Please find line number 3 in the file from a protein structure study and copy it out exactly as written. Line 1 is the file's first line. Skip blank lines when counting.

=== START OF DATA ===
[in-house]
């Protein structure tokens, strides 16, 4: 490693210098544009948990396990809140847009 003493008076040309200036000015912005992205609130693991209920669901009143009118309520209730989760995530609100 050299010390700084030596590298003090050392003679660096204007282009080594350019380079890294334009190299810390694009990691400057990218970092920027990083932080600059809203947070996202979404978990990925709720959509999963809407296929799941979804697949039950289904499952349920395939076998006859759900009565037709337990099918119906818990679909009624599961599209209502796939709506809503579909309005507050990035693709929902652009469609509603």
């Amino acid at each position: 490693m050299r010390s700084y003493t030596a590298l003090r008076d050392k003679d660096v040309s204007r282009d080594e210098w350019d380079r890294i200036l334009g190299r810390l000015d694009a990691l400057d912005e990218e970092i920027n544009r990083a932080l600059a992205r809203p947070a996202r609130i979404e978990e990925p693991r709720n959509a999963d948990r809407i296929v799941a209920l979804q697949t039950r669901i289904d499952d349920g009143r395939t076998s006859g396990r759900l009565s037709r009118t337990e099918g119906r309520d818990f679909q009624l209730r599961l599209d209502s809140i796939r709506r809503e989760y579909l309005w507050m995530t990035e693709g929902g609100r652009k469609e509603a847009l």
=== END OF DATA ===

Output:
């Amino acid at each position: 490693m050299r010390s700084y003493t030596a590298l003090r008076d050392k003679d660096v040309s204007r282009d080594e210098w350019d380079r890294i200036l334009g190299r810390l000015d694009a990691l400057d912005e990218e970092i920027n544009r990083a932080l600059a992205r809203p947070a996202r609130i979404e978990e990925p693991r709720n959509a999963d948990r809407i296929v799941a209920l979804q697949t039950r669901i289904d499952d349920g009143r395939t076998s006859g396990r759900l009565s037709r009118t337990e099918g119906r309520d818990f679909q009624l209730r599961l599209d209502s809140i796939r709506r809503e989760y579909l309005w507050m995530t990035e693709g929902g609100r652009k469609e509603a847009l």